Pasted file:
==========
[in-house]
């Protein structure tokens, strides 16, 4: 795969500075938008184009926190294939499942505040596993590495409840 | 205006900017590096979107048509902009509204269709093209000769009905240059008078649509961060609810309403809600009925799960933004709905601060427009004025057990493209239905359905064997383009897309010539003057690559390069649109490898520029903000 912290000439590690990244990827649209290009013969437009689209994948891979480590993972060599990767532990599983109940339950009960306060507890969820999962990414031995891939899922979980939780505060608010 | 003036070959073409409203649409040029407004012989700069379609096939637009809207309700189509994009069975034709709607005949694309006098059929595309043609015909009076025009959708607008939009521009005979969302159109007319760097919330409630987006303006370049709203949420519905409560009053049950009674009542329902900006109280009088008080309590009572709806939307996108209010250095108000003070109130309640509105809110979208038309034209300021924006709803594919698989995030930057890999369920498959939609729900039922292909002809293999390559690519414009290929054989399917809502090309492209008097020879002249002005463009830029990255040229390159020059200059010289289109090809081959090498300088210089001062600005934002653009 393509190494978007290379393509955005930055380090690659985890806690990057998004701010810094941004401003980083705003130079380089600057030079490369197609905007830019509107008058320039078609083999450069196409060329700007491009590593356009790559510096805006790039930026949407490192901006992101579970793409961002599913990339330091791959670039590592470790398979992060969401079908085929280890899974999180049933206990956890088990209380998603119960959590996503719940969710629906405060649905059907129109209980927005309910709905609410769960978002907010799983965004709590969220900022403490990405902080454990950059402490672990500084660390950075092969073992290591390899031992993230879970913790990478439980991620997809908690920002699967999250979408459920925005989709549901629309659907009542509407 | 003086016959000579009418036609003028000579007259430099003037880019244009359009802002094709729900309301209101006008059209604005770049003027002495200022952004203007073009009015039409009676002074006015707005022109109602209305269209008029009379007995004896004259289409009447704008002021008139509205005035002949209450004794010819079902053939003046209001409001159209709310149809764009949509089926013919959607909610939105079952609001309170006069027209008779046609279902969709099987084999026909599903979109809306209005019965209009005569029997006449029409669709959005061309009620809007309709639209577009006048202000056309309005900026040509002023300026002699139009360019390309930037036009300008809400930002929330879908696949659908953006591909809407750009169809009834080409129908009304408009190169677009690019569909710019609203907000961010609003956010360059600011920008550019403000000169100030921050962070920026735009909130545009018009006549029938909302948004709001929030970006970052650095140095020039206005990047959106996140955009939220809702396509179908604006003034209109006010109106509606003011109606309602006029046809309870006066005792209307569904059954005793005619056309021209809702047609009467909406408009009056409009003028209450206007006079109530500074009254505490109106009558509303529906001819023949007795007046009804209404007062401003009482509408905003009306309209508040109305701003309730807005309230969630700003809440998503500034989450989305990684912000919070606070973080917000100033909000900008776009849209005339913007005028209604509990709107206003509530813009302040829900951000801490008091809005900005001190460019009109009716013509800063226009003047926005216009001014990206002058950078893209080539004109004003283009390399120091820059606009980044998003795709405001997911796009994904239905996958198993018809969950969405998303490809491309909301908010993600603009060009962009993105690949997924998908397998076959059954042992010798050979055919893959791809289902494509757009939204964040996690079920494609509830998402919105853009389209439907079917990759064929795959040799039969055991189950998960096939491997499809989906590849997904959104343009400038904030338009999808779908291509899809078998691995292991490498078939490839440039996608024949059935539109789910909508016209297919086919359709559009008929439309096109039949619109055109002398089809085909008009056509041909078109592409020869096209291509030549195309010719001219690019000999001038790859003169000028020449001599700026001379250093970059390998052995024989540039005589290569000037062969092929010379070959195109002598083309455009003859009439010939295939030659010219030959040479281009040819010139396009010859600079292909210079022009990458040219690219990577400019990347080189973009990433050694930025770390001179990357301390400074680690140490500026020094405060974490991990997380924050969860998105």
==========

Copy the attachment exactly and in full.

[in-house]
């Protein structure tokens, strides 16, 4: 795969500075938008184009926190294939499942505040596993590495409840 | 205006900017590096979107048509902009509204269709093209000769009905240059008078649509961060609810309403809600009925799960933004709905601060427009004025057990493209239905359905064997383009897309010539003057690559390069649109490898520029903000 912290000439590690990244990827649209290009013969437009689209994948891979480590993972060599990767532990599983109940339950009960306060507890969820999962990414031995891939899922979980939780505060608010 | 003036070959073409409203649409040029407004012989700069379609096939637009809207309700189509994009069975034709709607005949694309006098059929595309043609015909009076025009959708607008939009521009005979969302159109007319760097919330409630987006303006370049709203949420519905409560009053049950009674009542329902900006109280009088008080309590009572709806939307996108209010250095108000003070109130309640509105809110979208038309034209300021924006709803594919698989995030930057890999369920498959939609729900039922292909002809293999390559690519414009290929054989399917809502090309492209008097020879002249002005463009830029990255040229390159020059200059010289289109090809081959090498300088210089001062600005934002653009 393509190494978007290379393509955005930055380090690659985890806690990057998004701010810094941004401003980083705003130079380089600057030079490369197609905007830019509107008058320039078609083999450069196409060329700007491009590593356009790559510096805006790039930026949407490192901006992101579970793409961002599913990339330091791959670039590592470790398979992060969401079908085929280890899974999180049933206990956890088990209380998603119960959590996503719940969710629906405060649905059907129109209980927005309910709905609410769960978002907010799983965004709590969220900022403490990405902080454990950059402490672990500084660390950075092969073992290591390899031992993230879970913790990478439980991620997809908690920002699967999250979408459920925005989709549901629309659907009542509407 | 003086016959000579009418036609003028000579007259430099003037880019244009359009802002094709729900309301209101006008059209604005770049003027002495200022952004203007073009009015039409009676002074006015707005022109109602209305269209008029009379007995004896004259289409009447704008002021008139509205005035002949209450004794010819079902053939003046209001409001159209709310149809764009949509089926013919959607909610939105079952609001309170006069027209008779046609279902969709099987084999026909599903979109809306209005019965209009005569029997006449029409669709959005061309009620809007309709639209577009006048202000056309309005900026040509002023300026002699139009360019390309930037036009300008809400930002929330879908696949659908953006591909809407750009169809009834080409129908009304408009190169677009690019569909710019609203907000961010609003956010360059600011920008550019403000000169100030921050962070920026735009909130545009018009006549029938909302948004709001929030970006970052650095140095020039206005990047959106996140955009939220809702396509179908604006003034209109006010109106509606003011109606309602006029046809309870006066005792209307569904059954005793005619056309021209809702047609009467909406408009009056409009003028209450206007006079109530500074009254505490109106009558509303529906001819023949007795007046009804209404007062401003009482509408905003009306309209508040109305701003309730807005309230969630700003809440998503500034989450989305990684912000919070606070973080917000100033909000900008776009849209005339913007005028209604509990709107206003509530813009302040829900951000801490008091809005900005001190460019009109009716013509800063226009003047926005216009001014990206002058950078893209080539004109004003283009390399120091820059606009980044998003795709405001997911796009994904239905996958198993018809969950969405998303490809491309909301908010993600603009060009962009993105690949997924998908397998076959059954042992010798050979055919893959791809289902494509757009939204964040996690079920494609509830998402919105853009389209439907079917990759064929795959040799039969055991189950998960096939491997499809989906590849997904959104343009400038904030338009999808779908291509899809078998691995292991490498078939490839440039996608024949059935539109789910909508016209297919086919359709559009008929439309096109039949619109055109002398089809085909008009056509041909078109592409020869096209291509030549195309010719001219690019000999001038790859003169000028020449001599700026001379250093970059390998052995024989540039005589290569000037062969092929010379070959195109002598083309455009003859009439010939295939030659010219030959040479281009040819010139396009010859600079292909210079022009990458040219690219990577400019990347080189973009990433050694930025770390001179990357301390400074680690140490500026020094405060974490991990997380924050969860998105």